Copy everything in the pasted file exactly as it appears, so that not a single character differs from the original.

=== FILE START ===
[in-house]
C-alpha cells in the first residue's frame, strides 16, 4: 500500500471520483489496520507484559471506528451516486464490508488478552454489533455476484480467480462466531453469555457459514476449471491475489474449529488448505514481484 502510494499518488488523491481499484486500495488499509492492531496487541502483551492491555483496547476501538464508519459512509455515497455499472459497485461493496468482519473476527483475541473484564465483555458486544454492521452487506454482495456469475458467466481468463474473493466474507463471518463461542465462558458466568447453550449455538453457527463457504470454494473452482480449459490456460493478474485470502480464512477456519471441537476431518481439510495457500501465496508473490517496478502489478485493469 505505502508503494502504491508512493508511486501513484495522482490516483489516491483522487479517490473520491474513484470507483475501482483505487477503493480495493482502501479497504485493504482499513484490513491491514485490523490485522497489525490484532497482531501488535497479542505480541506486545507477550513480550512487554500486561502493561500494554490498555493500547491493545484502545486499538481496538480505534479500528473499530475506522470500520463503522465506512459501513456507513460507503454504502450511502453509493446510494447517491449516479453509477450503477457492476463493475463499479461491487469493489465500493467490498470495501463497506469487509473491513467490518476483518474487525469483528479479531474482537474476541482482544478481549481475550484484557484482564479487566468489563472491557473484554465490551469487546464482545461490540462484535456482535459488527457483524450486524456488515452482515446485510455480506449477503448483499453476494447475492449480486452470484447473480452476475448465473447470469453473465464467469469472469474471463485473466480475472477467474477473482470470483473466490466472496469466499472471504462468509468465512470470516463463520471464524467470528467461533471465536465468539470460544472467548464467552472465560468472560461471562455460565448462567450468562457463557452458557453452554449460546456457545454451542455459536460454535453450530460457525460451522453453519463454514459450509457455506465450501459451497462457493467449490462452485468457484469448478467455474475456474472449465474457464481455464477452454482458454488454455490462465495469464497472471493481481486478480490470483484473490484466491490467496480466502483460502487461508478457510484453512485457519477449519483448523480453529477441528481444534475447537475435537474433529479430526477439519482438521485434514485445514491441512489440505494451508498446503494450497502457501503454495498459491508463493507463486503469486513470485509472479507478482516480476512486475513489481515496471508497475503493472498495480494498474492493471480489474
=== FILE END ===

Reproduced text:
[in-house]
C-alpha cells in the first residue's frame, strides 16, 4: 500500500471520483489496520507484559471506528451516486464490508488478552454489533455476484480467480462466531453469555457459514476449471491475489474449529488448505514481484 502510494499518488488523491481499484486500495488499509492492531496487541502483551492491555483496547476501538464508519459512509455515497455499472459497485461493496468482519473476527483475541473484564465483555458486544454492521452487506454482495456469475458467466481468463474473493466474507463471518463461542465462558458466568447453550449455538453457527463457504470454494473452482480449459490456460493478474485470502480464512477456519471441537476431518481439510495457500501465496508473490517496478502489478485493469 505505502508503494502504491508512493508511486501513484495522482490516483489516491483522487479517490473520491474513484470507483475501482483505487477503493480495493482502501479497504485493504482499513484490513491491514485490523490485522497489525490484532497482531501488535497479542505480541506486545507477550513480550512487554500486561502493561500494554490498555493500547491493545484502545486499538481496538480505534479500528473499530475506522470500520463503522465506512459501513456507513460507503454504502450511502453509493446510494447517491449516479453509477450503477457492476463493475463499479461491487469493489465500493467490498470495501463497506469487509473491513467490518476483518474487525469483528479479531474482537474476541482482544478481549481475550484484557484482564479487566468489563472491557473484554465490551469487546464482545461490540462484535456482535459488527457483524450486524456488515452482515446485510455480506449477503448483499453476494447475492449480486452470484447473480452476475448465473447470469453473465464467469469472469474471463485473466480475472477467474477473482470470483473466490466472496469466499472471504462468509468465512470470516463463520471464524467470528467461533471465536465468539470460544472467548464467552472465560468472560461471562455460565448462567450468562457463557452458557453452554449460546456457545454451542455459536460454535453450530460457525460451522453453519463454514459450509457455506465450501459451497462457493467449490462452485468457484469448478467455474475456474472449465474457464481455464477452454482458454488454455490462465495469464497472471493481481486478480490470483484473490484466491490467496480466502483460502487461508478457510484453512485457519477449519483448523480453529477441528481444534475447537475435537474433529479430526477439519482438521485434514485445514491441512489440505494451508498446503494450497502457501503454495498459491508463493507463486503469486513470485509472479507478482516480476512486475513489481515496471508497475503493472498495480494498474492493471480489474